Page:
Etude #6, monotype, 20" X 26"




Etudes - 2000 to 2001

music-based monotypes

In music, an etude is a study, focusing on one aspect of technique. Similarly, in this group of monotypes I explored the compositional possibilities of distorted musical marks concentrated in one central cluster. I tried to convey a visual equivalent of the way music exists in three-dimensional space. This approach to spatial arrangement contrasts with the more open compositions of the previous "Convergence" series, and is somewhat analogous to a small solo or chamber work. I've also restricted the colors to a range of white transparencies and translucencies, with the occasional addition of pale yellow.

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Printed by Marina Ancona at 10 Grand Press


Convergence 9, 2000, monotype, 20.5" x 26.5"
collection of the New York Public Library



Convergence - 2000

music-based monotypes/collages

The title of this initial series of music - related monotypes refers to the correspondence between abstract phenomena in both music and art such as harmony, color, texture, rhythm, and contrast. I use the symbols of music notation to create the graphic equivalent of sounds moving in space, where the elements interact by floating, blending, separating, and overlapping - a visual metaphor for the complexity of musical composition. The use of black paper enhances the illusion of depth.

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Conflluence VI (detail 1 of 6), 2000, monotype, 24" x 35"


Sea Change: CONFLUENCE - 1999 to 2000

The title of this series, Confluence, refers to the interaction of forces in the ocean. The flow of currents is generally constant and predictable, while the activity of volcanic eruptions along rifts in the ocean floor can be sudden and dramatic. All of this activity takes place in the presence of the steady movement of tectonic plates, which results in the sporadic occurrence of earthquakes and tsunamis. I interpret these phenomena by layering transparent and translucent forms, creating a sense of dynamic movement. The rhythm of these overlapping shapes travels across the space, producing a linear propulsion, as well as suggesting a sense of depth. Vivid color, the scattering of marks, and the fibers of the paper itself introduce a sense of organic life, and further animate the environment.

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Sea Star Turbulence, 1992, monotype, 20" x 20"
Art Bank collection, US State Department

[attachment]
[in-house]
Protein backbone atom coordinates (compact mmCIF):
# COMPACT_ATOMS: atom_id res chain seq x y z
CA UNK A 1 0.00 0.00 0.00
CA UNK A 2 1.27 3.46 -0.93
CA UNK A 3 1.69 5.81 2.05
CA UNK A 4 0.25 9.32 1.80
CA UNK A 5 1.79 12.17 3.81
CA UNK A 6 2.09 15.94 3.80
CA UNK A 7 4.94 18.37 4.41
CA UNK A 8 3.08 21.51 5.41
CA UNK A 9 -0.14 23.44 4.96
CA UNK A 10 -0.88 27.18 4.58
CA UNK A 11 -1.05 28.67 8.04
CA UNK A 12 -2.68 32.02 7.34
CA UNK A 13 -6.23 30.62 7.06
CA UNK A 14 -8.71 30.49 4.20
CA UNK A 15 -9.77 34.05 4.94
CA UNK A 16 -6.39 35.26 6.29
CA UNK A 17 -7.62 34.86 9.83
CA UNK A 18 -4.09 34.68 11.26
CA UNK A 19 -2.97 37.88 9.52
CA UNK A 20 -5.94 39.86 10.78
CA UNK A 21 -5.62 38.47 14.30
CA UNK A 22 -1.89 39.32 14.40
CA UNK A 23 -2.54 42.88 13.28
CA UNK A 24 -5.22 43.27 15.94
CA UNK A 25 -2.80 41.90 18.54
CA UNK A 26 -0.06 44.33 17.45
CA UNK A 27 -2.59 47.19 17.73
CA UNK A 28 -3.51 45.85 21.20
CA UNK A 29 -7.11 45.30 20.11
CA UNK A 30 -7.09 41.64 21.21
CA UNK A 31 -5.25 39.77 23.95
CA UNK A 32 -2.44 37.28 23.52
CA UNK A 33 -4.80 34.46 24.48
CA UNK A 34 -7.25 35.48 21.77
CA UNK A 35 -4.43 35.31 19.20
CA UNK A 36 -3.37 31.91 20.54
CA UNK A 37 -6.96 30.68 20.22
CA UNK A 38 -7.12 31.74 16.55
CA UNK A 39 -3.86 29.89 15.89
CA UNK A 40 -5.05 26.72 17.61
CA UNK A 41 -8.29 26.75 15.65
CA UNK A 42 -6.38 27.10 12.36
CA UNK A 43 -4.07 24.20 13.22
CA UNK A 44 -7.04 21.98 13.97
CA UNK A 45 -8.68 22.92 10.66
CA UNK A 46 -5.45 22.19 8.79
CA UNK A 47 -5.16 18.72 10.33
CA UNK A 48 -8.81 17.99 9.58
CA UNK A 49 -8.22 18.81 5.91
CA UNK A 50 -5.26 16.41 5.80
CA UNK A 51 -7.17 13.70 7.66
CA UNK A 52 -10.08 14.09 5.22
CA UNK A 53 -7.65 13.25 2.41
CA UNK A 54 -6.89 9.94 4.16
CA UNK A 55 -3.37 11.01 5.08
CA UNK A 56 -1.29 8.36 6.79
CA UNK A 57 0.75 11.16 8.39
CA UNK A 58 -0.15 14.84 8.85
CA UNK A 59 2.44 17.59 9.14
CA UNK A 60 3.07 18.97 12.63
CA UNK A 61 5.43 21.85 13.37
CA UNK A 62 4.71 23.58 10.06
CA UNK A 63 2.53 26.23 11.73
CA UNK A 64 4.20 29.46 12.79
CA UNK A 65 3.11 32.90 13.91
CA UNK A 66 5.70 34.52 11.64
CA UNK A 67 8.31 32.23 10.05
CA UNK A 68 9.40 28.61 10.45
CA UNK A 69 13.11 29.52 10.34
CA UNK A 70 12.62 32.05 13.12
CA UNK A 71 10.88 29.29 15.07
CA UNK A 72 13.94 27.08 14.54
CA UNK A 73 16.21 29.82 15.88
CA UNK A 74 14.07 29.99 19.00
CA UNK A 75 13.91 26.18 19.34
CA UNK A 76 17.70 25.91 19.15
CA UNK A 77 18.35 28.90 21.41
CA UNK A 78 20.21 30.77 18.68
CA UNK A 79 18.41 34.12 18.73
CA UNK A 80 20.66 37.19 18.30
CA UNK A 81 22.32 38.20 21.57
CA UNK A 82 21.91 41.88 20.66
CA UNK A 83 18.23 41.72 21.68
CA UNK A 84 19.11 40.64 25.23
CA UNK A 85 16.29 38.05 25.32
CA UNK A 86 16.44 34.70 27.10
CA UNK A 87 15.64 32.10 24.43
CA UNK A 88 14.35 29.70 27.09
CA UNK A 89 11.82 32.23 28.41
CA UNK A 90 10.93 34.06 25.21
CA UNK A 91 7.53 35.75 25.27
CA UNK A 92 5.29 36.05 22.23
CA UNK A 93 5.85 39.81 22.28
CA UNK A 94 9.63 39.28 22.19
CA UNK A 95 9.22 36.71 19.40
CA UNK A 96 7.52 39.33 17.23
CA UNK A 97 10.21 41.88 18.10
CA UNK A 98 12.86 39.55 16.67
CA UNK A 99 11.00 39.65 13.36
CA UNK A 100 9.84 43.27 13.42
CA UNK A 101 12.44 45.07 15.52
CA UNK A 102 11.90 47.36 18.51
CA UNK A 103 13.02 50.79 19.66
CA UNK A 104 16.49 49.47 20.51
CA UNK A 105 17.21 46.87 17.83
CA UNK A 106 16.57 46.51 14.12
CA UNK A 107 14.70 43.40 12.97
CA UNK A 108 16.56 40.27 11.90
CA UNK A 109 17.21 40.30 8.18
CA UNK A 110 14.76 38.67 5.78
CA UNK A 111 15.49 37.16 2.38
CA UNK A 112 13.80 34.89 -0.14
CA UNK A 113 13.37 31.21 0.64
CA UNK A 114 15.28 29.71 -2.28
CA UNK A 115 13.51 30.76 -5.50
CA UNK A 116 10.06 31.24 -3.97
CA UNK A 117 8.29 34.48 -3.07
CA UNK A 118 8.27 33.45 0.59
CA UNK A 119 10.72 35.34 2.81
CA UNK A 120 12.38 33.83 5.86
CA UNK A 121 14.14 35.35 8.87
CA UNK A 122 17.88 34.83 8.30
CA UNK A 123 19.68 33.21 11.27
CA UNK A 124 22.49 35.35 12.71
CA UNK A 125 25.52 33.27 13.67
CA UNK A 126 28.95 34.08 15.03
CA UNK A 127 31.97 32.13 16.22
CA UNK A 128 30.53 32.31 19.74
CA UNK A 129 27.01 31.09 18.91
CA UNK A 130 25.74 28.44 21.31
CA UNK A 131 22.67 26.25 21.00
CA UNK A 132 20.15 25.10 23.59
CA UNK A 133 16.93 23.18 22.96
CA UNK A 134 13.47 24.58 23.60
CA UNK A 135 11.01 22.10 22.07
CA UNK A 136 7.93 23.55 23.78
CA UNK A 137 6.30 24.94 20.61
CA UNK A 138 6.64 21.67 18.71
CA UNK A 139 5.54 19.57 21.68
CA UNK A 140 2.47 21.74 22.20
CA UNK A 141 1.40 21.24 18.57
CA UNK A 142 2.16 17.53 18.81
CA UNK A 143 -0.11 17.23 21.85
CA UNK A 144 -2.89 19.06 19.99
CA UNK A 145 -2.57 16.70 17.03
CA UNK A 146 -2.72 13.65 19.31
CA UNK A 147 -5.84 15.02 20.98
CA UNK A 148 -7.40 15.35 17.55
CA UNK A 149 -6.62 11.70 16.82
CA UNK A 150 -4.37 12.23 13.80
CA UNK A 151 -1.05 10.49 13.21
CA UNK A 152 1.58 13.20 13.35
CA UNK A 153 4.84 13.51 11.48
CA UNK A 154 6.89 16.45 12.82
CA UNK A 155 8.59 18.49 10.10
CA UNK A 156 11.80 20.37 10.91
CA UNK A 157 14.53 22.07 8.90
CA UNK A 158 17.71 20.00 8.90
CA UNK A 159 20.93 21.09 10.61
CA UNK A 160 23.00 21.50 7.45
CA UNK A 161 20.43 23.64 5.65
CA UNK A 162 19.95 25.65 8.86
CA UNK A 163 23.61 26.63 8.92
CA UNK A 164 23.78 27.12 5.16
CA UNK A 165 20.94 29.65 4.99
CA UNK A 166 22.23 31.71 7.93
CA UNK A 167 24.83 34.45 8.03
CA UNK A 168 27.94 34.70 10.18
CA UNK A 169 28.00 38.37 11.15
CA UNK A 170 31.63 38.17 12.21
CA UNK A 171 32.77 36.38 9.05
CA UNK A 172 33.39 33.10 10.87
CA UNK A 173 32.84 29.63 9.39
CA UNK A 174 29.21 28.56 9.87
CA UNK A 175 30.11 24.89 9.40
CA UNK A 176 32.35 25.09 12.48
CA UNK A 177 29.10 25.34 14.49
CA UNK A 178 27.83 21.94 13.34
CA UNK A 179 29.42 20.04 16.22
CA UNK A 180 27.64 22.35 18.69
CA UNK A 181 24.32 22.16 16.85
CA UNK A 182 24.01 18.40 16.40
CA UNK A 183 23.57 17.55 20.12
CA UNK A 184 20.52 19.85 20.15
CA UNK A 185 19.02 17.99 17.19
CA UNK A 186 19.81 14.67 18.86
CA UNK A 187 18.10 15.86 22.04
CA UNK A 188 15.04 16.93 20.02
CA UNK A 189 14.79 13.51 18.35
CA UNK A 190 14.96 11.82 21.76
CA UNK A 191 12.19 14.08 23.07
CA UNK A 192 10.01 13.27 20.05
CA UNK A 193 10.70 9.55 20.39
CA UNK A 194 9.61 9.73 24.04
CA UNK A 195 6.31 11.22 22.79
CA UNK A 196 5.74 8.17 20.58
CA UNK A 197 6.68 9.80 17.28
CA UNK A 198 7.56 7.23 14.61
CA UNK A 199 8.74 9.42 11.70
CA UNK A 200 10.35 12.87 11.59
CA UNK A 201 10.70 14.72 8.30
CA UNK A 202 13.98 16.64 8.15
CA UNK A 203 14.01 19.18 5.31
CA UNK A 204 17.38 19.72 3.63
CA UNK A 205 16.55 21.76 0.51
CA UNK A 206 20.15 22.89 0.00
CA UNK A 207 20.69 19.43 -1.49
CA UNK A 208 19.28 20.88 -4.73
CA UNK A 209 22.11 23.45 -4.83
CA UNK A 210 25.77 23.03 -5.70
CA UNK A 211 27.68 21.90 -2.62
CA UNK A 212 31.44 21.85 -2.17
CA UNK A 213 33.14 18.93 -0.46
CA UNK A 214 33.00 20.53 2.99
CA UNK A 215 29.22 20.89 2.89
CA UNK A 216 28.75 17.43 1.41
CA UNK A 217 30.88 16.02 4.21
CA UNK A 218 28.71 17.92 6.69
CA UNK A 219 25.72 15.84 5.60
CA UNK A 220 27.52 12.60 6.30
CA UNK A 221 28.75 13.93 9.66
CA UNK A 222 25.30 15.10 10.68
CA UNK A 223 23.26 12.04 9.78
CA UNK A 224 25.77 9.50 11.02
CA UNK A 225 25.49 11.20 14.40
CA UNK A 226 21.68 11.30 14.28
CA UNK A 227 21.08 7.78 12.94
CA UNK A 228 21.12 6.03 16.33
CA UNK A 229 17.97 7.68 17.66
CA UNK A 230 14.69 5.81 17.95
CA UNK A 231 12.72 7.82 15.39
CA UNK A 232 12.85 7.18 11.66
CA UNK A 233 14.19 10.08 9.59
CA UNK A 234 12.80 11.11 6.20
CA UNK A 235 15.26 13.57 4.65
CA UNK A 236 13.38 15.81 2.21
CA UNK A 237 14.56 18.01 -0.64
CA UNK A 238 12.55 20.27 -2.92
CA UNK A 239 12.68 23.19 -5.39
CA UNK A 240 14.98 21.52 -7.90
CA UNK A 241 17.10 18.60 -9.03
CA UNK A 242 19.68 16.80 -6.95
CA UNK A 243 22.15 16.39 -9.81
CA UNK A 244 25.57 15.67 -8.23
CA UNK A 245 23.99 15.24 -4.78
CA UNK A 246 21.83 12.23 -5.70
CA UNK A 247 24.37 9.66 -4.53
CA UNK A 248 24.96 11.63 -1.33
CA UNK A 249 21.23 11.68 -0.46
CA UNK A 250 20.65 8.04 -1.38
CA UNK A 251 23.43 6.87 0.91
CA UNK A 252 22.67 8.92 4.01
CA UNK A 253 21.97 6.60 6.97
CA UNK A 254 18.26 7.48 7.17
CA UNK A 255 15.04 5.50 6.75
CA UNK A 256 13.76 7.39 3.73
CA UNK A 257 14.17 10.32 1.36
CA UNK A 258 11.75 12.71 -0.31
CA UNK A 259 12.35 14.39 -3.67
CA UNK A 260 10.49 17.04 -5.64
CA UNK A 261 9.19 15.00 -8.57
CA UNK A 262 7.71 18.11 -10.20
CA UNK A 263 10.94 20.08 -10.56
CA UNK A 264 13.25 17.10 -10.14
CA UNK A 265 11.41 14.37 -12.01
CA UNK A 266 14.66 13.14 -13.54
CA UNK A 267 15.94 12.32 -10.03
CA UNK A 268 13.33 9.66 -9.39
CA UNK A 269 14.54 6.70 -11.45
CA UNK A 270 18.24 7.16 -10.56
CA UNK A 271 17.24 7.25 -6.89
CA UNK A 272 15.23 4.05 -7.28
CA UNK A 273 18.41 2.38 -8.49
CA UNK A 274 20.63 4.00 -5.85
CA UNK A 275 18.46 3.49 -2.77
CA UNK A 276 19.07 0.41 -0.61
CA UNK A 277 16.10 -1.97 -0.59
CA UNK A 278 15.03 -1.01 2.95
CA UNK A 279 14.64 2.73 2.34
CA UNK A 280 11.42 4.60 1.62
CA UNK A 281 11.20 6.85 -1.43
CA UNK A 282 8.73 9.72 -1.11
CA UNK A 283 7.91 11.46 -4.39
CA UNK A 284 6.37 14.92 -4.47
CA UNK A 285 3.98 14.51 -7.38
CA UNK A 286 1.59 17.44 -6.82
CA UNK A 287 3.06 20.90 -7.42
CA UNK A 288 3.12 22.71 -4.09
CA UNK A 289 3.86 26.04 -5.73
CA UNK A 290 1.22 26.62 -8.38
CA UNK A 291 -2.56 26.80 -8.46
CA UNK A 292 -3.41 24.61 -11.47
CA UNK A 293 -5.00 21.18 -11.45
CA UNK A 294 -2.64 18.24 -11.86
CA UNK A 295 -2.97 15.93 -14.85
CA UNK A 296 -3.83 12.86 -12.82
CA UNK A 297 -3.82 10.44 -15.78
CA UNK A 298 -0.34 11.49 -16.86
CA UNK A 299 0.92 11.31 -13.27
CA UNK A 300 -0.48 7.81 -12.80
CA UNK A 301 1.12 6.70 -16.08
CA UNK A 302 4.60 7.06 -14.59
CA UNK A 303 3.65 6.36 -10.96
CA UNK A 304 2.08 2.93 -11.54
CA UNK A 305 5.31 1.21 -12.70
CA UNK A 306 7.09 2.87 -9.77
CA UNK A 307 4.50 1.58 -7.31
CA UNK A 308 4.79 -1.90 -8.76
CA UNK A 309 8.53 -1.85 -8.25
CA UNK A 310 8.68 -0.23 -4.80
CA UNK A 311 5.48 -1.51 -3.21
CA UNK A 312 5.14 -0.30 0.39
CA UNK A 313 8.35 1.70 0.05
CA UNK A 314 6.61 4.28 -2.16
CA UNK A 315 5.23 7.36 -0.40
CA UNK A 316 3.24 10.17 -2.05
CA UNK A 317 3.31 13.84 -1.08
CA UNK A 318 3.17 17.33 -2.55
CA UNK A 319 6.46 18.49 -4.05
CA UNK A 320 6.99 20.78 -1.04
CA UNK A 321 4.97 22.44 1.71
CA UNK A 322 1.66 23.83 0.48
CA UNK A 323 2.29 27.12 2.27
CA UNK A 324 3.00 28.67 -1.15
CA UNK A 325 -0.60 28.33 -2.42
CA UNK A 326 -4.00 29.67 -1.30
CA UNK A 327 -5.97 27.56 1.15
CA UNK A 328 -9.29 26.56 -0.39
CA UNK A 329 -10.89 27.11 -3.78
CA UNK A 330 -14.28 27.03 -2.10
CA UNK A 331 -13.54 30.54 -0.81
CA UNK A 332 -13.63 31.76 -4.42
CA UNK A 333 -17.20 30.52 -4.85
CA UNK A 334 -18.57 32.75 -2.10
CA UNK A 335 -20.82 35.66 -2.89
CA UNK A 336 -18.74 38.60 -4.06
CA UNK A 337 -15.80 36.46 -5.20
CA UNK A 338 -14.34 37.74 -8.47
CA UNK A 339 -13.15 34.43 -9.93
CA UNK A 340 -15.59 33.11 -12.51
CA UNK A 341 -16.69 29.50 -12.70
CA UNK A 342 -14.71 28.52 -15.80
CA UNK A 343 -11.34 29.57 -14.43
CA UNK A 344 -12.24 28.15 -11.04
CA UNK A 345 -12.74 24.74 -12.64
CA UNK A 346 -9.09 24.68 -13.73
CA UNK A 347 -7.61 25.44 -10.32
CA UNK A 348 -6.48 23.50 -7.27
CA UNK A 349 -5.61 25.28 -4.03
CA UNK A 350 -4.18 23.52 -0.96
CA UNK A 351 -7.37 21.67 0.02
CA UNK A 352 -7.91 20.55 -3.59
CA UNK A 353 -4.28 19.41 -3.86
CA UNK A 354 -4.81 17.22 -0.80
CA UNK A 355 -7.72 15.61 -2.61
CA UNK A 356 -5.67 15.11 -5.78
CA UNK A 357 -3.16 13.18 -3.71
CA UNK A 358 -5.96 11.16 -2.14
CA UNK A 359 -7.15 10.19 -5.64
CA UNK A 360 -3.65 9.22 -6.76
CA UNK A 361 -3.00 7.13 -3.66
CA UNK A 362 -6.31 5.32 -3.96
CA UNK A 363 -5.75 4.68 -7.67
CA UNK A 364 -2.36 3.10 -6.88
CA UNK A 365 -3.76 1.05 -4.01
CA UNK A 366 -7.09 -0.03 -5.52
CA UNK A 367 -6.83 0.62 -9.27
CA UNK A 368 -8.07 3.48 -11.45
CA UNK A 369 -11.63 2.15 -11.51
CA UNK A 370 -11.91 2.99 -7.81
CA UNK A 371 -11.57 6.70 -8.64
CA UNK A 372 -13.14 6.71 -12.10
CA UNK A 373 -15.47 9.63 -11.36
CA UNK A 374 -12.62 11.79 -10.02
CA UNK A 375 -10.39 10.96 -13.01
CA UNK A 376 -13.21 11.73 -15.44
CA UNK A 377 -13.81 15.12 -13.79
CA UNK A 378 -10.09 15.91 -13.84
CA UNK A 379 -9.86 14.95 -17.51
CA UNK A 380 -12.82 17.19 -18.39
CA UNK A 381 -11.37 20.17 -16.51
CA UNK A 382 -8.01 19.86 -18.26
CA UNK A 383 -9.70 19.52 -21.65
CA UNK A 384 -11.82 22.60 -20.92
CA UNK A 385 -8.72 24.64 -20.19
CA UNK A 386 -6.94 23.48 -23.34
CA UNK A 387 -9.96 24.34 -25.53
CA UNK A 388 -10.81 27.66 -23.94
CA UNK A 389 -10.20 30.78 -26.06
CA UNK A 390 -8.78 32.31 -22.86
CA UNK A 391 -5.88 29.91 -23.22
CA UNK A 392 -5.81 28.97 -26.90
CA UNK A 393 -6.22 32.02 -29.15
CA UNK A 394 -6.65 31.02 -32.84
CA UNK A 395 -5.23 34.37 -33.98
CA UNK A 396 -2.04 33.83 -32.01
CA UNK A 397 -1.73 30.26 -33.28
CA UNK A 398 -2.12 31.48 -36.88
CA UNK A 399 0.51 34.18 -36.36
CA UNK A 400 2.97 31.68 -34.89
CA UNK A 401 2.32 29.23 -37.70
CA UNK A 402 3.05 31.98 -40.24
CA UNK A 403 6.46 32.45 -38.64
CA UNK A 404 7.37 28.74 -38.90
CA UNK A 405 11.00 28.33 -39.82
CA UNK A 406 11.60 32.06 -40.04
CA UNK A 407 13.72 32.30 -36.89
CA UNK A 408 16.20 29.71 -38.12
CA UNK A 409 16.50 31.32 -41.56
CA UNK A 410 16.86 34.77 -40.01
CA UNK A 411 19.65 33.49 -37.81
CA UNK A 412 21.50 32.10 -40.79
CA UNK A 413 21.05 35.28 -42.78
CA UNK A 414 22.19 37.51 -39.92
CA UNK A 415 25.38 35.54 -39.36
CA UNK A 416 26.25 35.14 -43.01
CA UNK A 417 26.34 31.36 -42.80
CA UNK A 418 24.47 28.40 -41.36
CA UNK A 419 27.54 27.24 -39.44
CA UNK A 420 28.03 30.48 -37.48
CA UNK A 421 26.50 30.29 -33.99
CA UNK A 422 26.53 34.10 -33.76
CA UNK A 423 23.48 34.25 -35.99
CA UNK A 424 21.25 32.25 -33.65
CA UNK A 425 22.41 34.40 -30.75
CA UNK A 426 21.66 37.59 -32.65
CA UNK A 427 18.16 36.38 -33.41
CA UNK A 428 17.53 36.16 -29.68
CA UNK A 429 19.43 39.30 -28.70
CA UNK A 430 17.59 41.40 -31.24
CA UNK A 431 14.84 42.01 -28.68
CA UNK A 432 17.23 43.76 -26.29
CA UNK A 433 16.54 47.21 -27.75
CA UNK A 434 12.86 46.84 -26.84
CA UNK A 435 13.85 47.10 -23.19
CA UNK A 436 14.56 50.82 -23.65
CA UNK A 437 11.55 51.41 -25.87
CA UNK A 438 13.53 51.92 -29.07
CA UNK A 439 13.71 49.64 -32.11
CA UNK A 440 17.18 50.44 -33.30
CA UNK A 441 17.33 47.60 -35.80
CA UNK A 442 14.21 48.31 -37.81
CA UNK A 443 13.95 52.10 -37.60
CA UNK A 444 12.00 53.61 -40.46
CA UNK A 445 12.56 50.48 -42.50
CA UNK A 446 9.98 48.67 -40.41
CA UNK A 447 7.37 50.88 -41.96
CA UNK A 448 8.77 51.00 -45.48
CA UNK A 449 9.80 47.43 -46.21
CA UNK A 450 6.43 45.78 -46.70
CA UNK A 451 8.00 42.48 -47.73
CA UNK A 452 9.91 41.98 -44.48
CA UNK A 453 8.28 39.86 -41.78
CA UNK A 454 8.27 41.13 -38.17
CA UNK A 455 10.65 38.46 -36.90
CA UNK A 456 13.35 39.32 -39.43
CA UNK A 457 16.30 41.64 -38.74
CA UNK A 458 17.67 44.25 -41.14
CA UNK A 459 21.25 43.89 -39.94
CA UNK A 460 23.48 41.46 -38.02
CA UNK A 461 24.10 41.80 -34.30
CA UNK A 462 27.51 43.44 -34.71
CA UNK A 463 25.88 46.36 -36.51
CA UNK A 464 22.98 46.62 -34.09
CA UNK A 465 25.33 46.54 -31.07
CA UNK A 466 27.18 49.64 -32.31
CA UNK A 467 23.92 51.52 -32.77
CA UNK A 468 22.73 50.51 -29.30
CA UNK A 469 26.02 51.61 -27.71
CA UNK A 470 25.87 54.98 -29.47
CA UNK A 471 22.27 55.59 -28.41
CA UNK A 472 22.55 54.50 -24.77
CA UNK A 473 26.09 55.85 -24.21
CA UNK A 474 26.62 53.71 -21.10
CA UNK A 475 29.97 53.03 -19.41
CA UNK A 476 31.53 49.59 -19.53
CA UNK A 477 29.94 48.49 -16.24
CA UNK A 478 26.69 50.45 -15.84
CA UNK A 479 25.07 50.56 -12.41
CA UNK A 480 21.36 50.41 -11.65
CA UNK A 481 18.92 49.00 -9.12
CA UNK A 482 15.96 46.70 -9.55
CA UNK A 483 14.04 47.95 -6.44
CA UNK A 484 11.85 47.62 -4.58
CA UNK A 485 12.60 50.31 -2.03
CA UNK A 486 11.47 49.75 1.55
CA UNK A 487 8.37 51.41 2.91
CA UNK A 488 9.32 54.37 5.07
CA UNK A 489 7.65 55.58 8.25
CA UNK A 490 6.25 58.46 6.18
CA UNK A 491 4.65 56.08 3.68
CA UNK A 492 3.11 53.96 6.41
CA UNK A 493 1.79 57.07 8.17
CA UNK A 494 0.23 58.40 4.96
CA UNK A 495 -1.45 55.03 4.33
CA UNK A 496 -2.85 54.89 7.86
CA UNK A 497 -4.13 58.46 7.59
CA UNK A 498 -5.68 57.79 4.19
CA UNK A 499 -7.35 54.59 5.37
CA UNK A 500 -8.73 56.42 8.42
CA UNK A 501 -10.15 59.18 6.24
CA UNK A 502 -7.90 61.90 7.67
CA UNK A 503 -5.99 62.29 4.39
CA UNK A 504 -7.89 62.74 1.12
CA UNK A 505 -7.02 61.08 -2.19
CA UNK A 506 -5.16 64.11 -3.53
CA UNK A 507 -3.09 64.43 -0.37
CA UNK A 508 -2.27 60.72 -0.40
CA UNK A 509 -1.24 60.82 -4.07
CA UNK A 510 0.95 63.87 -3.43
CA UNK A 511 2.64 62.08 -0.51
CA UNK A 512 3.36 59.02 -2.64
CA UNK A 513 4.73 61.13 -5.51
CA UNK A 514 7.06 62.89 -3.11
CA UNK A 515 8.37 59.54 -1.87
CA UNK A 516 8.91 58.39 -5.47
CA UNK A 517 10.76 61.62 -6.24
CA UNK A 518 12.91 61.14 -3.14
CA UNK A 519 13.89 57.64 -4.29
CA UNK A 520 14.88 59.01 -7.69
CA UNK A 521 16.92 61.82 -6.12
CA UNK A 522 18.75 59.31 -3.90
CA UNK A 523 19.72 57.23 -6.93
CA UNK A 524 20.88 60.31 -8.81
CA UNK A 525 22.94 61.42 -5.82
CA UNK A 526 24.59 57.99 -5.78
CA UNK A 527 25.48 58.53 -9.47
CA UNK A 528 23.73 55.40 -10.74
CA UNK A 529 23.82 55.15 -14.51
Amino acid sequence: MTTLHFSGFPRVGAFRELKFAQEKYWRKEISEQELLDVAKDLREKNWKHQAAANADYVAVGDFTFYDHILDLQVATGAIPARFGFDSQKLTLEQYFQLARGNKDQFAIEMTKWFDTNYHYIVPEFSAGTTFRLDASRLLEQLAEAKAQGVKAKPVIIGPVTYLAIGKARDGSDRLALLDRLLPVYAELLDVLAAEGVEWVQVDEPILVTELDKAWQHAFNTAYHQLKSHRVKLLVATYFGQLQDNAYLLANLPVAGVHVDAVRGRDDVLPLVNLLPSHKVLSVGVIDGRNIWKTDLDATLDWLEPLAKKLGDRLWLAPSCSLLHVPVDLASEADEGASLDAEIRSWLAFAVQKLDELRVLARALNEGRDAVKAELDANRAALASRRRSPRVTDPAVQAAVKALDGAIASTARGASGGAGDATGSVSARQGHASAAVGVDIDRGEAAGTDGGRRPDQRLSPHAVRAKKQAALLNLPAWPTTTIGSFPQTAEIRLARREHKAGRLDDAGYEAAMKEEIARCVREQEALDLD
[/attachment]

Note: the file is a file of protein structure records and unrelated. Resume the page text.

Sea Change - 1990 to 2000

ocean-based monotypes

In this exciting group of monotypes Linda Plotkin accomplished several personal goals. She liberated her imagery, style and technique, conquering a rigidity that she had begun to feel restricting for her. She found the courage to take risks, turning away from the comfort and certainty of her proven method. The artist also wished to escape the drudgery that her work threatened to become, and the enjoyment and elation that she felt in creating these prints shines from each of them. The monotypes are ambitious, and it is clear that Plotkin pushed herself to develop their sophisticated themes, compositions and techniques. Despite the apparent entropy and immediacy of these images, they are discreetly considered and punctiliously methodical. This is reflected in the artist's compulsion to adjust and refine her monotypes, even after the ink has dried. The prints are personal in their content, derived from the artist's deeply-felt visual experiences, filtered through a contemplative, adventuresome personality.

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Excerpt from catalog essay for solo exhibition of monotypes, "Sea Change", at the G.W. Einstein Gallery, NYC 1994, by David Acton, Curator of Prints, Drawings and Photographs at
Worcester Art Museum
,Worcester, MA.


Connecticut Afternoon, 1987, oil on paper, 30" x 45"



Still Lifes - 1982 to 1990

Oil paintings & monotypes

Much as I admire and like all of her earlier work, I believe that these are the finest works she has made so far. These are powerful paintings in which the alchemy of sunlight works its magic on ordinary, yet extraordinary, objects of a kind we all own and treasure. The warmth of the content of these new pictures is held in check neverthless by the intellectual rigor of their depictions. This is rich artistic food, to be taken in slowly, to be lived with and understood only in time, unlike so much of the flashier art being promoted today. Plotkin's memories and personal icons will surely speak to a wide audience for her impeccable ordering of her symbols is especially welcome in our chaotic world.

Ann Sutherland Harris Professor of Art History Unversity of Pittsburgh
Excerpt of catalog essay for solo exhibition of paintings at the G.W.Einstein Gallery, NYC, 1984

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Etchings and Lithographs available through DSA Fine Arts